By Prue Stamp, Head of People & Culture at Urban Leisure Group

Communication. Is. Complex. We’ve said it before and we will no doubt say it again but hospitality, probably more than any other industry, is full to bursting with people from different backgrounds, of different ages, with different learning styles, on different working patterns, and so on. It’s so easy to think, “I sent the email, job done” but real, impactful communication is so much more than just words. So how then do leaders navigate the complexity of our audience (our teams) and get really, really good at communication that lands with everyone?

1. Accept that you have to do the work.

“The single biggest problem with communication is the illusion that it has taken place.” – George Bernard Shaw. “They just don’t listen!”, “I told them a million times!”, “Nobody gets it!”.  We hear (and say) variations of this theme time and time and time again. Managers frustrated that their comms aren’t landing, their people aren’t listening, or their message just isn’t getting through.  In 2024 we’re in near constant contact with our work mates (a good thing or a bad thing? Perhaps that conversation is for another time!) – team meetings, Slack, Teams, Emails, project management platforms, WhatsApp, the list goes on and on. We have so many tools at our disposal but, in order to get really good at using them to land a message, we have to take the time to hone our skills.

When we realise that communication is not what we say, but what the other person hears, we can become so much more effective at landing the message. All of this takes real effort and, ultimately, time. Great communication can be likened to gardening – you need to prepare the soil, consider the weather and season, remove weeds, prune, trim and nurture your plants to give them a chance at growing and growing well. If you’ve gone to effort to head to the garden centre, pick out a tree and bring it home again, only to chuck it in the back garden without even digging a hole, that bad boy is simply not going to take root. Like a tree, great communication and getting your message across takes care. Having a face to face? Prepare the space, choose the right time, remove interruptions and be properly present. Writing an email or Slack message? Read it back and read it back again. If you want your message to stand out amongst the noise, you’d better put in the work – a rushed, lazy message tells the reader, “you’re not important enough for me to take the time to carefully put this message together.”  So, take your time, accept that great, effective communication goes beyond just passing information back and forth and craft your comms with care.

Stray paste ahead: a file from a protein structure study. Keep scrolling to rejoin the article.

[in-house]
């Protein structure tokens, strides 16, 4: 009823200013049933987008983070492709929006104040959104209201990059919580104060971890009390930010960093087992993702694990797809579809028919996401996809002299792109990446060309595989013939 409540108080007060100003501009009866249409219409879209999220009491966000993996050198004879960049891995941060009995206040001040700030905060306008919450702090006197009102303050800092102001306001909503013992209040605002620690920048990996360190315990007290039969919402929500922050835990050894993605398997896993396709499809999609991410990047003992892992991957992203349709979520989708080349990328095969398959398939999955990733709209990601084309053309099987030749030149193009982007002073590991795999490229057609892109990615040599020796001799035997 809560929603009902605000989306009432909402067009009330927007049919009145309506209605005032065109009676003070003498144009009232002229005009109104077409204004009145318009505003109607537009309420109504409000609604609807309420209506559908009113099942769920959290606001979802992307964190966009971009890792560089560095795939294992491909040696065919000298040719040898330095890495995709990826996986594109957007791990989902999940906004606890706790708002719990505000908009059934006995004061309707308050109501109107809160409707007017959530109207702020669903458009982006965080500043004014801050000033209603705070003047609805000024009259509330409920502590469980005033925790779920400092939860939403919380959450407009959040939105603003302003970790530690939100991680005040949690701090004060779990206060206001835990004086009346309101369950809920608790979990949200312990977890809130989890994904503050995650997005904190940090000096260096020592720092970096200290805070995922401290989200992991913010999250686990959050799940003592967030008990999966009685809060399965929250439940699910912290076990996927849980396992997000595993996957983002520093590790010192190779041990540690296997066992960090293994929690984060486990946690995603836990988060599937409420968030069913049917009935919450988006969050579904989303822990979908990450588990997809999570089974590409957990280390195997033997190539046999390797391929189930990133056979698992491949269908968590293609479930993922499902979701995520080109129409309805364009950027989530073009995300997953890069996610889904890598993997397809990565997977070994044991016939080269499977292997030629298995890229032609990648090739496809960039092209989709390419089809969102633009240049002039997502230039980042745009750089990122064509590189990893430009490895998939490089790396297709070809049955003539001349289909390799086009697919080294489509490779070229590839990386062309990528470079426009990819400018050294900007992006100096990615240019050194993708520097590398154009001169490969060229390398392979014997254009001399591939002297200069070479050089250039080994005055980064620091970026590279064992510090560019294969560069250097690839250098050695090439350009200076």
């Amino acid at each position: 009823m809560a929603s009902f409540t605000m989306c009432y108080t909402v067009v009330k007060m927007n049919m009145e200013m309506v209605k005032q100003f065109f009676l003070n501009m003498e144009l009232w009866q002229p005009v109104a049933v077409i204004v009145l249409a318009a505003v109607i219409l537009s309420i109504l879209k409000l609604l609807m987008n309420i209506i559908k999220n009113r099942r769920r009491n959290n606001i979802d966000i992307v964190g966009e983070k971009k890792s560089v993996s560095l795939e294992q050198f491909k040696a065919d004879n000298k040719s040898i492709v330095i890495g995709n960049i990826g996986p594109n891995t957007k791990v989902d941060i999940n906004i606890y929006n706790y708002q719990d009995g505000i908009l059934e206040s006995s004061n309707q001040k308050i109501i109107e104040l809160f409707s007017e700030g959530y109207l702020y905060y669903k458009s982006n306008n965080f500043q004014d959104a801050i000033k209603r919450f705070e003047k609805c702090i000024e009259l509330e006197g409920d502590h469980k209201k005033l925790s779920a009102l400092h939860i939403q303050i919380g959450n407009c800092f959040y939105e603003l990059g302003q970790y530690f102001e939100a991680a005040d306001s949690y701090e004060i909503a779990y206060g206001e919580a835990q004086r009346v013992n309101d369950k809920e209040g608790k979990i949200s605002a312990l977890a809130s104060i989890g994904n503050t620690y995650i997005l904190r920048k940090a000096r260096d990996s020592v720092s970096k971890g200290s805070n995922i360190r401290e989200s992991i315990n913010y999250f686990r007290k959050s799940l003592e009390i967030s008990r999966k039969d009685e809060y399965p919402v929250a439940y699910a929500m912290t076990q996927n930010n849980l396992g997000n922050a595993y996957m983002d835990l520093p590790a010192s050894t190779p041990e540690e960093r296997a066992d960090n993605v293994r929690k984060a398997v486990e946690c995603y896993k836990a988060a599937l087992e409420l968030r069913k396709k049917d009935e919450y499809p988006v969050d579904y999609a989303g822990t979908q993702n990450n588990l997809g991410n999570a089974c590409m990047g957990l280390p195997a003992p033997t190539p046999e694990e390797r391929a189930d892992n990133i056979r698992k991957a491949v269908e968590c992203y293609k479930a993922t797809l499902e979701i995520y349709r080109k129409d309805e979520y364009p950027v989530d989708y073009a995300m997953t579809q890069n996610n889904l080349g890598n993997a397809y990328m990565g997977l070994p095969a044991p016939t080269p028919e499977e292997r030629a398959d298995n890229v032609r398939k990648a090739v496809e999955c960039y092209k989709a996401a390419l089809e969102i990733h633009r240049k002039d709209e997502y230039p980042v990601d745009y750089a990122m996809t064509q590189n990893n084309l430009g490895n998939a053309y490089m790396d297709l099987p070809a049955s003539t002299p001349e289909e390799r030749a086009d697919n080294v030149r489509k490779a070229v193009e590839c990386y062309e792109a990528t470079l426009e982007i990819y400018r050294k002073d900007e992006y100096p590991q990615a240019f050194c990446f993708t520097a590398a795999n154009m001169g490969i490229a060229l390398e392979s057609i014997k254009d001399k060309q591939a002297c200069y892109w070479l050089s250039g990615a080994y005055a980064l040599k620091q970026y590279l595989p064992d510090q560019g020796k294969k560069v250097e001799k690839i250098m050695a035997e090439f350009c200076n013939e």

2. Clear is kind.

Ever received an email, read it, and had absolutely no idea what it’s asking/saying/if you’re meant to do anything? How about the dreaded random CC? HR, a manager etc sitting quietly (maybe ominously) in CC and you don’t know why? How about the old classic “Can we have a chat?” Nothing will send your stomach plummeting through the floor quite like that question with no context. Not fun. Very often we tell ourselves that being clear is too harsh, too uncomfortable or takes too much mental or emotional heavy lifting. We conflate clarity with that old chestnut “brutal honesty” and dance around the point, so desperate are we to not offend. The opposite is true – feeding people ambiguous bullshit because you’re too busy or scared to say what you mean? Unclear, unkind, and won’t get results.